The following is a rough transcript of the video above, “Does my child have ADHD?”
Parents often ask, “Does my child have ADHD?” They usually want a quick answer, but it’s not as easy to make the diagnosis as most people commonly think.
My first response is not to find out if ADHD is present, it’s to find out what “other” things might be present. I want to know if there is anything else your child might have. Is there a thyroid problem? Is there an issue with low iron, or with vitamin d deficiency, a dietary problem, or do they have issues with sleeping, or even having subtle seizures?
These problems go on and on and on, and should you be worried about it? Yes, you should be worried about it.
That’s not something a quick computer test can give you, nor an untrained or unequipped provider. You need a good, complete, neurological workup by a medical or health provider that understands ADHD and sees it regularly. They need to really be hands-on, asking you the right questions to get the right feedback.
For instance, we had one child that was very low in vitamin D and very hyper. We put him on vitamin D and that was the end of his problems. He’s making A’s in school now.
We had another one who couldn’t’ pay attention. Why? because he couldn’t hear well. We got his hearing checked, and low and behold, he’s doing better now.
For both of these kids, their “ADHD” was not really ADHD. They were experiencing the symptoms of ADHD without the underlying condition of ADHD. Low vitamin D and the inability to hear produced what typically might pass for an ADHD diagnosis.
A lot of people think that ADHD is a visual or auditory processing issue.
I personally have an auditory learning disability, so if I have to sit and take notes and someone is talking quickly, I can’t get the notes down. And if I can’t get the notes down, I’m not going to focus, and if I’m not going to focus I must have an attention problem. No, I don’t have an attention problem, it’s just that I can’t pay attention because you’re going too fast for my brain to pick it up.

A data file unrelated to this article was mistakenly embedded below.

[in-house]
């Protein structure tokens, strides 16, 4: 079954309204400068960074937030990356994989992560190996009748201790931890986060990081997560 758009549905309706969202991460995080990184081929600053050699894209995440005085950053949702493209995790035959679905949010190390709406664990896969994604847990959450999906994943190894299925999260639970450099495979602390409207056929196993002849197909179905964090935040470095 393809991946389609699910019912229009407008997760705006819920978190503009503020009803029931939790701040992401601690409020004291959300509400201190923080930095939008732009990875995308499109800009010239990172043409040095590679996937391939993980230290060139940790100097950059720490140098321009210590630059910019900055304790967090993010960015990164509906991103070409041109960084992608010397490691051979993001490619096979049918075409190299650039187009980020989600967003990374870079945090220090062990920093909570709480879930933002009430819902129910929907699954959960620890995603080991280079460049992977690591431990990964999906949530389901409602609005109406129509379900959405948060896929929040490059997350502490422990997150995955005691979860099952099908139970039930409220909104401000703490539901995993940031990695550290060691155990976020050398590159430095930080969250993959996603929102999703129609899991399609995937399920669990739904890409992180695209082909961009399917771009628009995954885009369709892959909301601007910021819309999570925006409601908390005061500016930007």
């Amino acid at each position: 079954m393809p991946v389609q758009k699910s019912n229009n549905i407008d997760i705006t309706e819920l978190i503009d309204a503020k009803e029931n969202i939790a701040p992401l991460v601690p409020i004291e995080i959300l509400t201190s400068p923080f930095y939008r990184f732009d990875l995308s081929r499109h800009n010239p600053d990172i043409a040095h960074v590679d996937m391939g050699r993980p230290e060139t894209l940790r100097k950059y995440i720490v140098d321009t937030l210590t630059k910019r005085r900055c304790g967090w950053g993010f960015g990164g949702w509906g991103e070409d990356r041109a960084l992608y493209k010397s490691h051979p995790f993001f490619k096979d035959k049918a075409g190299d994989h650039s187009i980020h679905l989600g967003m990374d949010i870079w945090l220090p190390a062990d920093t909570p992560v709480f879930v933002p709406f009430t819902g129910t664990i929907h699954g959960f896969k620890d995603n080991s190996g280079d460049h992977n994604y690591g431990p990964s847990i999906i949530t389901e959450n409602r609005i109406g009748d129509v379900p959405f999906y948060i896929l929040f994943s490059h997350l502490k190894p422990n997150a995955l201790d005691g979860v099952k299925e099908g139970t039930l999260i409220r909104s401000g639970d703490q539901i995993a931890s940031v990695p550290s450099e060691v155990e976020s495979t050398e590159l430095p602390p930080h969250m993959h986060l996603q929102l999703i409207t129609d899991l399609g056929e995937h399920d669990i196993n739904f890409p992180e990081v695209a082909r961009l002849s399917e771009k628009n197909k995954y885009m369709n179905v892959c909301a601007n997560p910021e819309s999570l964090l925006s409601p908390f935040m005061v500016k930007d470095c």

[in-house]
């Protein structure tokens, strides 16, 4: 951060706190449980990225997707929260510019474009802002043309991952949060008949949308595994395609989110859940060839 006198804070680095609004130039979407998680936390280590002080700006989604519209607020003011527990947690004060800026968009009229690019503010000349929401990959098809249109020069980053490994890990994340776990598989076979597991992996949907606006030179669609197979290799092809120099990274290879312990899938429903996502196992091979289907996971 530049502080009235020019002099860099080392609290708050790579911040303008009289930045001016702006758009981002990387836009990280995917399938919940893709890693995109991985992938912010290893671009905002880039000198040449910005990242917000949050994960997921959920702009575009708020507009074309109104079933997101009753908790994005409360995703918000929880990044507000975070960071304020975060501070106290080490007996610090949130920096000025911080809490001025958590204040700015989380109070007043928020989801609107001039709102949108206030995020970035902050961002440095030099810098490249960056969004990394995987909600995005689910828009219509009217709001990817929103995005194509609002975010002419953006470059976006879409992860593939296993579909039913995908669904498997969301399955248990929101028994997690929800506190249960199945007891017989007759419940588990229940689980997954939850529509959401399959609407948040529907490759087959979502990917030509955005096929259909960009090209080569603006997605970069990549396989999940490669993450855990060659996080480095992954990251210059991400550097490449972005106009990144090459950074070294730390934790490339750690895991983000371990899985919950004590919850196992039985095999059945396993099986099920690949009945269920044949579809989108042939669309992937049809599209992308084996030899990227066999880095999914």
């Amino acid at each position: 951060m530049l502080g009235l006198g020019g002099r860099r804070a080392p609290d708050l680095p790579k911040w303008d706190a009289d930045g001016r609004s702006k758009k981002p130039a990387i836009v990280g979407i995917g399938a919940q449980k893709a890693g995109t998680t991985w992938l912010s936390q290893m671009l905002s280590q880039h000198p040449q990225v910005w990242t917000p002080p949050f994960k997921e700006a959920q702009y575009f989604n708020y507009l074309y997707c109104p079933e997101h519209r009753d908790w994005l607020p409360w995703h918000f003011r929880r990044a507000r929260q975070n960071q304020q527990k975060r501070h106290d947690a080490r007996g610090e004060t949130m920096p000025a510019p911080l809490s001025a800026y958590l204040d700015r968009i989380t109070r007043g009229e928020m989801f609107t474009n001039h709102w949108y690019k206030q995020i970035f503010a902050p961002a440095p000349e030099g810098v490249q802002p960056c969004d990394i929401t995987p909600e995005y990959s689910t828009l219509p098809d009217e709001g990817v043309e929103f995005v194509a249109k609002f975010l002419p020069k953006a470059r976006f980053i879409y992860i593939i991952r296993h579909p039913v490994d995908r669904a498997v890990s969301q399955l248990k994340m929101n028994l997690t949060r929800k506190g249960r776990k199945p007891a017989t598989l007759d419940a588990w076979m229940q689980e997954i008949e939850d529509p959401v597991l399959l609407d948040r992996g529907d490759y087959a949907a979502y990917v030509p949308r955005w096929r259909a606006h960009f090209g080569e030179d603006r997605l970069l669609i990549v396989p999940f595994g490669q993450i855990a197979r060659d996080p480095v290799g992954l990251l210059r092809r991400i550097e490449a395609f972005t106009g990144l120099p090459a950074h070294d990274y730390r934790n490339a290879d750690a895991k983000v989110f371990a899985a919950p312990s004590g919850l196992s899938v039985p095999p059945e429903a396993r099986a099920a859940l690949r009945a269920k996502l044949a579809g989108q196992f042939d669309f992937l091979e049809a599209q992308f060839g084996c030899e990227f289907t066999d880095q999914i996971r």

So there are lots of issues that go into making an ADHD diagnosis. There are what we call DSM-V criteria for mental health disorders and ADHD, and there is the impulsive type, the inattentive type, and the combined type. To me, it’s all in the same bucket.
You see articles, and everyone talks about how people have the different types. Well, the inattentive type came along because of people like me. I’m quiet and can sit still, but my brain is going 90 miles an hour. The hyper type, the ADHD type, that type anyone can make that diagnosis.
It was the hyper type that came along first. Matter of fact, when I was coming along, it was called minimum brain dysfunction. How about that for a diagnosis? (That’ll sure brighten your day!)
We understand that it is difficult to make the diagnosis of ADHD, and we also understand that it is greatly overdiagnosed. One major reason is that anyone on a cup of coffee, Adderall, or Ritalin, can focus better.
So is it ADHD, or is it a focusing issue, a learning issue, a comorbidity of anxiety and depression (which also can mask for ADHD), or even a sleep issue. The bottom line is that I can’t give you a quick answer to the whether or not your child has ADHD.
Here’s what I know. If you or anyone else really wants to tell you that your child has ADHD, they can find a way, because you can fill out the form or the teachers can fill out the forms, they can make the forms say whatever they want them to say.
You have to step in and mediate a lot of the over-diagnosing. You need to get into your child’s life and really assess his or her physical and mental condition, and what the behavior is like both at home and at school.
Be careful with making the diagnosis, but if your child is diagnosed, understand it and understand how it impacts your child.